Managing menopause hot flashes in the summer


Coping with menopause hot flashes can be a particularly trying time in a woman’s life. Some may experience hot flashes for up to 10 years from perimenopause all the way through post menopause. Signs of a hot flash can include a sudden feeling of heat; a red, flushed face; sweating and an increased heart rate. Add the summer heat and humidity, and hot flashes can be downright unbearable. 

While not every woman will experience hot flashes in the same way, you can help control them -- whether they’re mild and tolerable or more severe and troublesome -- by making key lifestyle changes and talking with your doctor about remedies and prescription medications that are right for you. Hot flashes can make the summer seem eternal but, if you follow these tips, you can prepare to beat the heat and cool down when they happen.

Cynthia Evans, MD, an obstetrician and gynecologist at The Ohio State University Medical Center who specializes in treating menopausal women, recommends several strategies to manage hot flashes so they interfere less with your life. 

“Menopause is a time to reexamine your lifestyle. It’s an opportunity to adjust routines and become healthier,” says Evans.

  • Avoid hot drinks and hot or spicy foods, especially in the summer, as well as alcohol, caffeine and cigarette smoking.
  • Reduce your stress by practicing self-calming techniques such as meditation, yoga, acupuncture, or massage.
  • Begin or continue with a fitness program, which will help you get more restful sleep. Avoid exercising in the heat or a warm room, as this can trigger a hot flash. 

“During menopause, eating healthy and exercise are no longer optional; they are the only way to avoid weight gain in menopause and the cardiovascular complications that can arise in postmenopausal women,” Evans says. “Weight-bearing exercise is also important as it helps prevent osteoporosis, a thinning of the bones that can lead to painful fractures,” she says.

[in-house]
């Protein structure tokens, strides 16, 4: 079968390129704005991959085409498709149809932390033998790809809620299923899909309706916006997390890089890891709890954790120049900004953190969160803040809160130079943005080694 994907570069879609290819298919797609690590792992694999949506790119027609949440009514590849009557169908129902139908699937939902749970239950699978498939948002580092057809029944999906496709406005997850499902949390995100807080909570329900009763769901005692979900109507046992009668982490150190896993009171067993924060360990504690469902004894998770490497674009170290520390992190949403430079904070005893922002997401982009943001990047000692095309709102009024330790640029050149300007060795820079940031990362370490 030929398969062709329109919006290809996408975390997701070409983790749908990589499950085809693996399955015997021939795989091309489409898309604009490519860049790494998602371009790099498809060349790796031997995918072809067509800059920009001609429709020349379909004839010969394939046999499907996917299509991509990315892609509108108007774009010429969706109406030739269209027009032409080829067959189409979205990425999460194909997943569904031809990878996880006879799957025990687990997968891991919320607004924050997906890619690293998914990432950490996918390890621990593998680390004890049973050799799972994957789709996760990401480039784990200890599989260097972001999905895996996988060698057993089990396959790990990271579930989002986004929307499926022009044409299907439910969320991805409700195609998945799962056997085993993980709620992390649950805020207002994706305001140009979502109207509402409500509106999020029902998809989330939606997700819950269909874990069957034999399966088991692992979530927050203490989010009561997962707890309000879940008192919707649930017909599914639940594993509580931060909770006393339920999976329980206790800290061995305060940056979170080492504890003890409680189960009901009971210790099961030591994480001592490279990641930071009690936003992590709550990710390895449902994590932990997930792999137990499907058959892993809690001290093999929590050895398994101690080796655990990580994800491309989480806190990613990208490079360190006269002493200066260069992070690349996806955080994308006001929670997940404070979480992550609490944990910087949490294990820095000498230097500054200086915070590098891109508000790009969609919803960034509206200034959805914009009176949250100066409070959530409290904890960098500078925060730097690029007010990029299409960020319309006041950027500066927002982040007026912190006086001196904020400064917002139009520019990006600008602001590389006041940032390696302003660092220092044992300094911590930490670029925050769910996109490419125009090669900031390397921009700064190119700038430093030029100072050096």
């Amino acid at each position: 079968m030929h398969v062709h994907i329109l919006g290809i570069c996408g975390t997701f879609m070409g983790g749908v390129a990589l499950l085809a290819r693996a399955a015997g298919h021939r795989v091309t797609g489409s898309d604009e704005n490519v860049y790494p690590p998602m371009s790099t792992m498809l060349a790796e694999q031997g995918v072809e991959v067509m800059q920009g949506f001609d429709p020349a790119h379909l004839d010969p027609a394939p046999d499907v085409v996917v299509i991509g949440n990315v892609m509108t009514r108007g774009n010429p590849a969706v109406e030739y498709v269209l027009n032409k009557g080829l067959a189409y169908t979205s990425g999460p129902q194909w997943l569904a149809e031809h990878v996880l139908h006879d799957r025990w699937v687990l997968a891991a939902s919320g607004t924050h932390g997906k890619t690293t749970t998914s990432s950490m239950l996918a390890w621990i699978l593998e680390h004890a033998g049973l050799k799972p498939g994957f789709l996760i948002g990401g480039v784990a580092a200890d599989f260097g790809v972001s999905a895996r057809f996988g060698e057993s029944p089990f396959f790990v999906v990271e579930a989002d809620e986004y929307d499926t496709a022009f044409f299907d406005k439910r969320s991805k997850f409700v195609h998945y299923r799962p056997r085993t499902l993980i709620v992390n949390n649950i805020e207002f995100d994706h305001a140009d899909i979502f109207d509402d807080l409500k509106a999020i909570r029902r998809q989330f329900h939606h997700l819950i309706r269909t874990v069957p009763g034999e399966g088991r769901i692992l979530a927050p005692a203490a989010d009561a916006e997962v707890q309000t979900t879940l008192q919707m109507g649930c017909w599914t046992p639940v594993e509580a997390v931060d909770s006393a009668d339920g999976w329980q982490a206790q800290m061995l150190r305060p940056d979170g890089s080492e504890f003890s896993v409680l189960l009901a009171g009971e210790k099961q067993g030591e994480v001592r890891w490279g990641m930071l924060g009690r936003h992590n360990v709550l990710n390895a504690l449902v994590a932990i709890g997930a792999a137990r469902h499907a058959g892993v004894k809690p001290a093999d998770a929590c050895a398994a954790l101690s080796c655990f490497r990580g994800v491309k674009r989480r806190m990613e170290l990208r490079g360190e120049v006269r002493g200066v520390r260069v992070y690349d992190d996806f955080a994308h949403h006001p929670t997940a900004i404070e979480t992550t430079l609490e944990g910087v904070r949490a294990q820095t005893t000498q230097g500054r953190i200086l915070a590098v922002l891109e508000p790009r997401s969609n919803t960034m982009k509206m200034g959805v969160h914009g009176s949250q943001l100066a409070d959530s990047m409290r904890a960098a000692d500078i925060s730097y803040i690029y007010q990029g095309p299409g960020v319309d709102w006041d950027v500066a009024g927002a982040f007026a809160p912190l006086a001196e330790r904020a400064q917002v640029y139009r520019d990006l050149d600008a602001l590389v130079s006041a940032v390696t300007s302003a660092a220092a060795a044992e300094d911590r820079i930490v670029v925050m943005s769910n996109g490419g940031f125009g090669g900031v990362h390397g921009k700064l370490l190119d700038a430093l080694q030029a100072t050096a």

• Wear layers of clothing made from light, breathable fabrics that you can remove when you’re hot and replace when you’re cooler. Cooling products, including sprays, gels, and cooling pillows may be helpful. A frozen washcloth can also work for a quick cool-down.
  • When you feel a hot flash starting, try to relax. Relaxation breathing or paced respiration, which is slow, deep, abdominal breathing, in through your nose and out through your mouth, can be helpful. Breathe only five to seven times per minute, much more slowly than usual.

Summer cool-down tips

  • Wear all cotton clothes that let your skin breathe. 
  • Walk barefoot on a cold tile floor. 
  • Keep a cold (non-alcoholic) drink in one hand and a fan in the other.
  • Turn on the air conditioning or notch down the temperature to make it more comfortable.
  • If you’re going to be outdoors for any length of time, get a neck cooler that you can put in the freezer then drape around your neck. 
  • If you have a hairstyle that can air-dry, all the better so you can avoid styling your hair under a sweat-inducing hair dryer

How to stay cool at night while sleeping

  • Keep the room temperature cool (65 degrees or colder) to prevent night sweats
  • Dress in light, breathable fabric. 
  • Use layered bedding that can be easily removed during the night. 
  • Run a fan at your bedside. 
  • Put a drop or two of lavender essential oil on your pillow to help relax and prepare you for sleep. 
  • Go to bed and get up at the same time every day, even on weekends.
  • Keep a frozen cold pack or bag of frozen vegetables under your pillow, and turn the pillow often so that your head is always resting on a cool surface. 
  • If you wake up during the night, get out of bed and read until you become sleepy, sip cool water, meditate or practice relaxation breathing. Use your bed for sleep or sex only.

Evans says it’s important to discuss symptoms and treatment options with your Ob/Gyn. 

There are several options available to treat hot flashes not relieved with lifestyle changes, and new products are being developed, she says.